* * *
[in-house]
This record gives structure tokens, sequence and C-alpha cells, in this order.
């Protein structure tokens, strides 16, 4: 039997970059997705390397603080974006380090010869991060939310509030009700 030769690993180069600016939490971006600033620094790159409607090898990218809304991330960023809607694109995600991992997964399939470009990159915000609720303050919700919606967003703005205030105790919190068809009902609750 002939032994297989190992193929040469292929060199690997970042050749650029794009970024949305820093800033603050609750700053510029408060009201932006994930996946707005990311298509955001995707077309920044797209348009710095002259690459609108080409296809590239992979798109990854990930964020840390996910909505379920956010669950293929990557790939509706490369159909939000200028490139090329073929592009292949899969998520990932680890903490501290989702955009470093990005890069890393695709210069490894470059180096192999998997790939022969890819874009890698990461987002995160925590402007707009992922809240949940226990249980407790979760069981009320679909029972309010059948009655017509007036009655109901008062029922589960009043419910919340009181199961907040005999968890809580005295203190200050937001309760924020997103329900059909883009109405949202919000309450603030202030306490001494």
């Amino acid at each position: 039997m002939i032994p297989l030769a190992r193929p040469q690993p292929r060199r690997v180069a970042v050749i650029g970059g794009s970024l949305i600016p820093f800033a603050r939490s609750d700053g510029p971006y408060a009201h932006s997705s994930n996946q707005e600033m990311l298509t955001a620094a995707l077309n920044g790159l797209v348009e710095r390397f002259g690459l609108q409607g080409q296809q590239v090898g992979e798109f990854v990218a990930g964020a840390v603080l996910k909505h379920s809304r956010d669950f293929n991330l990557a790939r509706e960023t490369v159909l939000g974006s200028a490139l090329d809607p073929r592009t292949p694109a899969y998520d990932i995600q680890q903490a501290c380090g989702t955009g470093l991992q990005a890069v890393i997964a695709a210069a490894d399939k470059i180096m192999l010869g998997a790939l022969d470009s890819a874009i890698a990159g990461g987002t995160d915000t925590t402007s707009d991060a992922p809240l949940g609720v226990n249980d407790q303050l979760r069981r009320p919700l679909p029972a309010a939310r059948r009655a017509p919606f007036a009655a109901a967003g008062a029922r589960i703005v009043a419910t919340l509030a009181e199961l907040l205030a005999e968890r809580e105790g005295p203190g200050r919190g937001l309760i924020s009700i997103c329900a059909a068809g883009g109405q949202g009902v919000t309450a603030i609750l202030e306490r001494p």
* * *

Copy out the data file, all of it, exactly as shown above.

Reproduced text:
[in-house]
This record gives structure tokens, sequence and C-alpha cells, in this order.
């Protein structure tokens, strides 16, 4: 039997970059997705390397603080974006380090010869991060939310509030009700 030769690993180069600016939490971006600033620094790159409607090898990218809304991330960023809607694109995600991992997964399939470009990159915000609720303050919700919606967003703005205030105790919190068809009902609750 002939032994297989190992193929040469292929060199690997970042050749650029794009970024949305820093800033603050609750700053510029408060009201932006994930996946707005990311298509955001995707077309920044797209348009710095002259690459609108080409296809590239992979798109990854990930964020840390996910909505379920956010669950293929990557790939509706490369159909939000200028490139090329073929592009292949899969998520990932680890903490501290989702955009470093990005890069890393695709210069490894470059180096192999998997790939022969890819874009890698990461987002995160925590402007707009992922809240949940226990249980407790979760069981009320679909029972309010059948009655017509007036009655109901008062029922589960009043419910919340009181199961907040005999968890809580005295203190200050937001309760924020997103329900059909883009109405949202919000309450603030202030306490001494």
């Amino acid at each position: 039997m002939i032994p297989l030769a190992r193929p040469q690993p292929r060199r690997v180069a970042v050749i650029g970059g794009s970024l949305i600016p820093f800033a603050r939490s609750d700053g510029p971006y408060a009201h932006s997705s994930n996946q707005e600033m990311l298509t955001a620094a995707l077309n920044g790159l797209v348009e710095r390397f002259g690459l609108q409607g080409q296809q590239v090898g992979e798109f990854v990218a990930g964020a840390v603080l996910k909505h379920s809304r956010d669950f293929n991330l990557a790939r509706e960023t490369v159909l939000g974006s200028a490139l090329d809607p073929r592009t292949p694109a899969y998520d990932i995600q680890q903490a501290c380090g989702t955009g470093l991992q990005a890069v890393i997964a695709a210069a490894d399939k470059i180096m192999l010869g998997a790939l022969d470009s890819a874009i890698a990159g990461g987002t995160d915000t925590t402007s707009d991060a992922p809240l949940g609720v226990n249980d407790q303050l979760r069981r009320p919700l679909p029972a309010a939310r059948r009655a017509p919606f007036a009655a109901a967003g008062a029922r589960i703005v009043a419910t919340l509030a009181e199961l907040l205030a005999e968890r809580e105790g005295p203190g200050r919190g937001l309760i924020s009700i997103c329900a059909a068809g883009g109405q949202g009902v919000t309450a603030i609750l202030e306490r001494p």